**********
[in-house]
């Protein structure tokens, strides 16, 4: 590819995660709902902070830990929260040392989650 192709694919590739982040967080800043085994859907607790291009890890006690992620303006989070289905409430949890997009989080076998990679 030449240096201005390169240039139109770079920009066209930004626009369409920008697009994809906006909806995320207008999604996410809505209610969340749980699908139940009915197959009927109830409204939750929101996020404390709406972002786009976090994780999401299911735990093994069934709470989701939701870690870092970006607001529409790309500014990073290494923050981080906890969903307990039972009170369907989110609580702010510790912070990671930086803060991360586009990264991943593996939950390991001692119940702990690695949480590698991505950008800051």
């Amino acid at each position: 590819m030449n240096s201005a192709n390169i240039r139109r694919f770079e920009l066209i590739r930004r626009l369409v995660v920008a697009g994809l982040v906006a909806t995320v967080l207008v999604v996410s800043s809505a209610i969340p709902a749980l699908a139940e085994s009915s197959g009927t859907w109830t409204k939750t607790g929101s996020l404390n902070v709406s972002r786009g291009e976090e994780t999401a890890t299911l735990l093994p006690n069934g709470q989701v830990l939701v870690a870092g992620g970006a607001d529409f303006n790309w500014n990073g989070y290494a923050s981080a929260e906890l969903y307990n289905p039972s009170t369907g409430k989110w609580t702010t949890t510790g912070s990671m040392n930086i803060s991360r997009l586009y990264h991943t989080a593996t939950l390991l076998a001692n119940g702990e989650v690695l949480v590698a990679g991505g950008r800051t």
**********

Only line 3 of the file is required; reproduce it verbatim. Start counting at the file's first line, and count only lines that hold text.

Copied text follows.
């Amino acid at each position: 590819m030449n240096s201005a192709n390169i240039r139109r694919f770079e920009l066209i590739r930004r626009l369409v995660v920008a697009g994809l982040v906006a909806t995320v967080l207008v999604v996410s800043s809505a209610i969340p709902a749980l699908a139940e085994s009915s197959g009927t859907w109830t409204k939750t607790g929101s996020l404390n902070v709406s972002r786009g291009e976090e994780t999401a890890t299911l735990l093994p006690n069934g709470q989701v830990l939701v870690a870092g992620g970006a607001d529409f303006n790309w500014n990073g989070y290494a923050s981080a929260e906890l969903y307990n289905p039972s009170t369907g409430k989110w609580t702010t949890t510790g912070s990671m040392n930086i803060s991360r997009l586009y990264h991943t989080a593996t939950l390991l076998a001692n119940g702990e989650v690695l949480v590698a990679g991505g950008r800051t």